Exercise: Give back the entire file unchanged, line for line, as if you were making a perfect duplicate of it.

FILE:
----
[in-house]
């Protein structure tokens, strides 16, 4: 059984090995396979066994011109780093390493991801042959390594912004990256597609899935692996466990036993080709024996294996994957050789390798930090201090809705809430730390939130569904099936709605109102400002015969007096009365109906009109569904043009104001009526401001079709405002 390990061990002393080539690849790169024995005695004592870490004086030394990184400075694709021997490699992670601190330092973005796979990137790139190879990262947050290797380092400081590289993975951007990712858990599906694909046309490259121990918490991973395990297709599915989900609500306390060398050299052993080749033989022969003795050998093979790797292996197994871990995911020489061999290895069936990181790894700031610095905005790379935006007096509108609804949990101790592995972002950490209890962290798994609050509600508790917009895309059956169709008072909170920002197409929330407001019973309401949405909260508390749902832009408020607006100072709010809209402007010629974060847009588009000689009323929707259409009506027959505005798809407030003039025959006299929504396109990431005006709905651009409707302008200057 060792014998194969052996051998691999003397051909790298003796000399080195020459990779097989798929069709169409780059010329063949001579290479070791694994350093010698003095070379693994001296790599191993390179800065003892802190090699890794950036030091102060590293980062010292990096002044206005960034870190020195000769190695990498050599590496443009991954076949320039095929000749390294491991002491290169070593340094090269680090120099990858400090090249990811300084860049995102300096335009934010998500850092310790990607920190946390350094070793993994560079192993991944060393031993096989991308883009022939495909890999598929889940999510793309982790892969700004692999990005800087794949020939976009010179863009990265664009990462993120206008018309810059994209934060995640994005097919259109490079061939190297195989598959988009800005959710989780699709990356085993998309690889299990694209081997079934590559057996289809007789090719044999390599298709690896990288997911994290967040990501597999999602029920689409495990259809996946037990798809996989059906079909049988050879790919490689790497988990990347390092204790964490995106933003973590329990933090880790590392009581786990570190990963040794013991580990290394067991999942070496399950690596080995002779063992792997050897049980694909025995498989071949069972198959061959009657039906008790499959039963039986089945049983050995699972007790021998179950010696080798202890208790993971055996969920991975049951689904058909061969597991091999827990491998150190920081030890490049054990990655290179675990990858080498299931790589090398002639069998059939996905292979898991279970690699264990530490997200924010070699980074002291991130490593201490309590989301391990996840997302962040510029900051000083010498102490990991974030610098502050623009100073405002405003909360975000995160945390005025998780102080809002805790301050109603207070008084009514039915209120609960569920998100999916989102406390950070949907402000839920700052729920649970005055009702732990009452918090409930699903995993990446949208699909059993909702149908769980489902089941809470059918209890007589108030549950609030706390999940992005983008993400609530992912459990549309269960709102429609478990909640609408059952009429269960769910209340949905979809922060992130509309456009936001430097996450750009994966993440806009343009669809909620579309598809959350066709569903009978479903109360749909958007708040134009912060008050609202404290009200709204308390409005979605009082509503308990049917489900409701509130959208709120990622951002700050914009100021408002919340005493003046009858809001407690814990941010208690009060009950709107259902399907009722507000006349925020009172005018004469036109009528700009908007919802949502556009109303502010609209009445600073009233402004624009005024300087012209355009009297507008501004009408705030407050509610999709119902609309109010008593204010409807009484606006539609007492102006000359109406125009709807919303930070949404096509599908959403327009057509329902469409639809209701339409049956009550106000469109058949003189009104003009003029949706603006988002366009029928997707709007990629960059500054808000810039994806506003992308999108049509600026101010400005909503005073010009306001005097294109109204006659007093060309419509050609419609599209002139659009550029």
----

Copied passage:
[in-house]
């Protein structure tokens, strides 16, 4: 059984090995396979066994011109780093390493991801042959390594912004990256597609899935692996466990036993080709024996294996994957050789390798930090201090809705809430730390939130569904099936709605109102400002015969007096009365109906009109569904043009104001009526401001079709405002 390990061990002393080539690849790169024995005695004592870490004086030394990184400075694709021997490699992670601190330092973005796979990137790139190879990262947050290797380092400081590289993975951007990712858990599906694909046309490259121990918490991973395990297709599915989900609500306390060398050299052993080749033989022969003795050998093979790797292996197994871990995911020489061999290895069936990181790894700031610095905005790379935006007096509108609804949990101790592995972002950490209890962290798994609050509600508790917009895309059956169709008072909170920002197409929330407001019973309401949405909260508390749902832009408020607006100072709010809209402007010629974060847009588009000689009323929707259409009506027959505005798809407030003039025959006299929504396109990431005006709905651009409707302008200057 060792014998194969052996051998691999003397051909790298003796000399080195020459990779097989798929069709169409780059010329063949001579290479070791694994350093010698003095070379693994001296790599191993390179800065003892802190090699890794950036030091102060590293980062010292990096002044206005960034870190020195000769190695990498050599590496443009991954076949320039095929000749390294491991002491290169070593340094090269680090120099990858400090090249990811300084860049995102300096335009934010998500850092310790990607920190946390350094070793993994560079192993991944060393031993096989991308883009022939495909890999598929889940999510793309982790892969700004692999990005800087794949020939976009010179863009990265664009990462993120206008018309810059994209934060995640994005097919259109490079061939190297195989598959988009800005959710989780699709990356085993998309690889299990694209081997079934590559057996289809007789090719044999390599298709690896990288997911994290967040990501597999999602029920689409495990259809996946037990798809996989059906079909049988050879790919490689790497988990990347390092204790964490995106933003973590329990933090880790590392009581786990570190990963040794013991580990290394067991999942070496399950690596080995002779063992792997050897049980694909025995498989071949069972198959061959009657039906008790499959039963039986089945049983050995699972007790021998179950010696080798202890208790993971055996969920991975049951689904058909061969597991091999827990491998150190920081030890490049054990990655290179675990990858080498299931790589090398002639069998059939996905292979898991279970690699264990530490997200924010070699980074002291991130490593201490309590989301391990996840997302962040510029900051000083010498102490990991974030610098502050623009100073405002405003909360975000995160945390005025998780102080809002805790301050109603207070008084009514039915209120609960569920998100999916989102406390950070949907402000839920700052729920649970005055009702732990009452918090409930699903995993990446949208699909059993909702149908769980489902089941809470059918209890007589108030549950609030706390999940992005983008993400609530992912459990549309269960709102429609478990909640609408059952009429269960769910209340949905979809922060992130509309456009936001430097996450750009994966993440806009343009669809909620579309598809959350066709569903009978479903109360749909958007708040134009912060008050609202404290009200709204308390409005979605009082509503308990049917489900409701509130959208709120990622951002700050914009100021408002919340005493003046009858809001407690814990941010208690009060009950709107259902399907009722507000006349925020009172005018004469036109009528700009908007919802949502556009109303502010609209009445600073009233402004624009005024300087012209355009009297507008501004009408705030407050509610999709119902609309109010008593204010409807009484606006539609007492102006000359109406125009709807919303930070949404096509599908959403327009057509329902469409639809209701339409049956009550106000469109058949003189009104003009003029949706603006988002366009029928997707709007990629960059500054808000810039994806506003992308999108049509600026101010400005909503005073010009306001005097294109109204006659007093060309419509050609419609599209002139659009550029």